Matt Emerson wrote a blog post about source criticism, much of which he finds problematic. The post concludes with the following questions:
First, if the 1) methods, 2) assumptions, 3) conclusions, and 4)philosophical underpinnings of the seminal works for both of these theories are questioned by virtually all contemporary biblical scholarship, why do we still refer to them as if they represent scholarly consensus or as if they are the only way to understand the composition of the Pentateuch and Former Prophets?
Second, how can any non-confessional scholar look an evangelical in the eye and claim objectivity of method and conclusion when a) neutral objectivity is an Enlightenment myth and b) the supposedly objective methods and conclusions are claimed by their own peers to be arbitrary and contradictory?
One final comment: I named this post “The Silliness of (Some) Source Criticism” because I do not want to suggest that source criticism is of no value. It does have value. But when it is appropriated and used in service of “objectivity” and German philosophy, and then left to its own devices by subsequent scholarship, it devolves into self-contradictory silliness.
I don’t know anyone who thinks that source criticism is the only way to approach the Pentateuch, and I haven’t encountered anyone who suggested that at any point in my lifetime. By the time I was first getting started as an undergraduate, literary approaches which focus on the final form were already commonplace.
I also don’t know anyone who would claim that scholarly methods provide objectivity. What they provide is a useful counterbalance to our biases, a way to try not to simply read in ways that are so shaped by our assumptions that the evidence cannot challenge us to draw unexpected conclusions. And many of us reject both the modernist assumption that certainty is attainable and the postmodern assumption that everything is just bias and nothing else, seeking a middle ground, a critical realist approach, which is chastened by postmodern critique and yet finds it worth trying to see beyond the framework of our biases, even if the attempt can never be completely successful. It is rather like learning a new language as an adult – it may be impossible to ever speak so perfectly and with such precise pronunciation as to be indistinguishable from a native speaker. But that doesn’t mean that it is not worth trying, nor that the attempt cannot bring us closer to that out-of-reach goal than we would ever come by simply dismissing it as an impossibility.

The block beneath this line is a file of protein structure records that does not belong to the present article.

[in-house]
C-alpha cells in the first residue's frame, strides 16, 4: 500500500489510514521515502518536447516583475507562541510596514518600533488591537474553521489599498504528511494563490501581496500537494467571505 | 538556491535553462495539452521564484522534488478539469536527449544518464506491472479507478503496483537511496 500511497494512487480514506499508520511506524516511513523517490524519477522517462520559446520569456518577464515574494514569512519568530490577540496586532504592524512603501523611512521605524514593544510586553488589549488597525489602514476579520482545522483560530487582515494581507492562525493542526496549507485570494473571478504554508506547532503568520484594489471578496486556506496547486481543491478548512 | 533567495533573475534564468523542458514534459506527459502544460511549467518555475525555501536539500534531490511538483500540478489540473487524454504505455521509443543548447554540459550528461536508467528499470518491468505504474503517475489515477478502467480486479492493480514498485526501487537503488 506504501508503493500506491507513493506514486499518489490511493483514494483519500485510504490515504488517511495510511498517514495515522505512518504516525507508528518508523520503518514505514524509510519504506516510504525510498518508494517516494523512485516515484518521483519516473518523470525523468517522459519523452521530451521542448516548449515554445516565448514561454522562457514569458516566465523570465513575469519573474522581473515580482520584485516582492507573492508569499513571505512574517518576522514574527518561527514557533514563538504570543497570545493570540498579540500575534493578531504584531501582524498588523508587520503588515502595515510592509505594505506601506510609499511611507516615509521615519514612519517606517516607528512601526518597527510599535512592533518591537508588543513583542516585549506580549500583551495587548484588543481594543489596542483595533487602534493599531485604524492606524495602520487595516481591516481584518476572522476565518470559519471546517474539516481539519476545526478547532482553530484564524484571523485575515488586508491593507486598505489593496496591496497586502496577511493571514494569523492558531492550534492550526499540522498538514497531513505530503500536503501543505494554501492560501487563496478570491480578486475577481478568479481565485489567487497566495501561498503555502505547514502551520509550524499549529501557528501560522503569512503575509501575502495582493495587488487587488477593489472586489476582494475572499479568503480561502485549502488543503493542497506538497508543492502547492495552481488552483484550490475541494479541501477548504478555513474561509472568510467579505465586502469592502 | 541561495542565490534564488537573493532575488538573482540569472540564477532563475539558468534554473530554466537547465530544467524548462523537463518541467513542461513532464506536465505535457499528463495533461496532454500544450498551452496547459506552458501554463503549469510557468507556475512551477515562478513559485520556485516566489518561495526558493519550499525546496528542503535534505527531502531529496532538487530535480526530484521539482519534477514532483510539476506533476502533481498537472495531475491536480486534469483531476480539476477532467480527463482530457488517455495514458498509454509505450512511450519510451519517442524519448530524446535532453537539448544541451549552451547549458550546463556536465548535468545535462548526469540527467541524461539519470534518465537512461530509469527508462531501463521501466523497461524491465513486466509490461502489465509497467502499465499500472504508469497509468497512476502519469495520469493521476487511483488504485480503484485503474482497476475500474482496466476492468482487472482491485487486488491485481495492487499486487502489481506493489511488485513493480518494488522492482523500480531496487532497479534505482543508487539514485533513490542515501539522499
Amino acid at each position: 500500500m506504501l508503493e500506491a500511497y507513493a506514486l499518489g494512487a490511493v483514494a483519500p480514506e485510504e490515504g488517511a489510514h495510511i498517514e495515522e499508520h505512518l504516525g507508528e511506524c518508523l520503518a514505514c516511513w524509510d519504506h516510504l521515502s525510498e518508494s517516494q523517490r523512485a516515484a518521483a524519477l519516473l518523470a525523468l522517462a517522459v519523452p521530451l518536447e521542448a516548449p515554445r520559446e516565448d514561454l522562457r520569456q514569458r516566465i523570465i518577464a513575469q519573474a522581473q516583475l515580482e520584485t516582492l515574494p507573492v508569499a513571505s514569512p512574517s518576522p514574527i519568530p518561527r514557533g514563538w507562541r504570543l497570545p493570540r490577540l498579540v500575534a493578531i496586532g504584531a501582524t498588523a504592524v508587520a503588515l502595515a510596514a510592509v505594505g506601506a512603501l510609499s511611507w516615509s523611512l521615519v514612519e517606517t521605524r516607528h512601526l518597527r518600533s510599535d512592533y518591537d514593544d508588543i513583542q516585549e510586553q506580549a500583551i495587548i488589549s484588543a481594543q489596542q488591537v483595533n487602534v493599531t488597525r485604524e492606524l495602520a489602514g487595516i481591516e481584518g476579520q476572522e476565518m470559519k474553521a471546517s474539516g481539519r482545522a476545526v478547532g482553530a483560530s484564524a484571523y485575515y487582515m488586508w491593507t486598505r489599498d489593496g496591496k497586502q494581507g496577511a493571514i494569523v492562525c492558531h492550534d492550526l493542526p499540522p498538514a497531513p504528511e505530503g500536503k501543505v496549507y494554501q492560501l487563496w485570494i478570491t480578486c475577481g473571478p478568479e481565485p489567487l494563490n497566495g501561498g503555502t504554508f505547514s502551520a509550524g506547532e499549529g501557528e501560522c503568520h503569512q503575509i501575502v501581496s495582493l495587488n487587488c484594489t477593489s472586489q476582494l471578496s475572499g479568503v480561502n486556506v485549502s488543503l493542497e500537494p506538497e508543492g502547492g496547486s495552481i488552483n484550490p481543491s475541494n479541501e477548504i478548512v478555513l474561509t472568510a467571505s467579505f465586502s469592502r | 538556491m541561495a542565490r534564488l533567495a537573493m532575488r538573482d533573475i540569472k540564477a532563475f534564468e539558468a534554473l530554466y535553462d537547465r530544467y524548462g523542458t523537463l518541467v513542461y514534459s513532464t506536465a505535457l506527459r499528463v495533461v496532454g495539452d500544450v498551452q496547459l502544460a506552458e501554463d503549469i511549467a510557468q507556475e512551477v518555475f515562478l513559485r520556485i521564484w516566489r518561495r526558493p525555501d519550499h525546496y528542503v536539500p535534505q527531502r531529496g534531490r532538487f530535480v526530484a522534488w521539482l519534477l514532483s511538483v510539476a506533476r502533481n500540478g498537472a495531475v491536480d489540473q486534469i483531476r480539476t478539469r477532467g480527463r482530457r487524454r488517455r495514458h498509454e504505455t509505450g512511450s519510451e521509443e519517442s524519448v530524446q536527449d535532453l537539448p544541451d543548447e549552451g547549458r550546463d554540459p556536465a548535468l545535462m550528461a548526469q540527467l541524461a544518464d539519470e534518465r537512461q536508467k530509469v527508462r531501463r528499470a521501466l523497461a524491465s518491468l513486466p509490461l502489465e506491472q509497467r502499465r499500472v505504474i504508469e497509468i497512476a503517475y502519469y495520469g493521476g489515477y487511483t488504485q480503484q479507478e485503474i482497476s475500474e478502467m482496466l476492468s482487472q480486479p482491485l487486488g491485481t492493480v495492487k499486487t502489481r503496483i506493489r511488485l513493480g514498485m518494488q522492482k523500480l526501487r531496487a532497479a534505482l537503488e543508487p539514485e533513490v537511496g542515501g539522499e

But I think the question of why source criticism remains so useful – despite it having emerged on the basis of problematic assumptions, and having been applied in problematic ways – is a good one.
The short answer is that source criticism itself – like many other developments in other academic fields – is separable from the cultural and philosophical context that gave birth to it, and even more importantly, it makes good sense of the data. We may not be able to precisely delineate sources in the manner that the Enlightenment project hoped to. But that does not mean that source criticism ceases to make better sense of the differences between Genesis 1 and Genesis 2 than an approach which regards them as the work of a single author. So too with the view that Deuteronomy has a separate origin from other pentateuchal material.
Perhaps one can make a useful comparison with evolutionary biology. There is – and will probably always be – debate and discussion about a wide array of details, and new discoveries can require the revision of longstanding assumptions. But the overall framework of evolution – even in today’s context in which the practice of science is very different than it was in the 19th century – still fits the evidence so well that there is consensus about the big picture, even as small details of that picture are capable of more than one interpretation.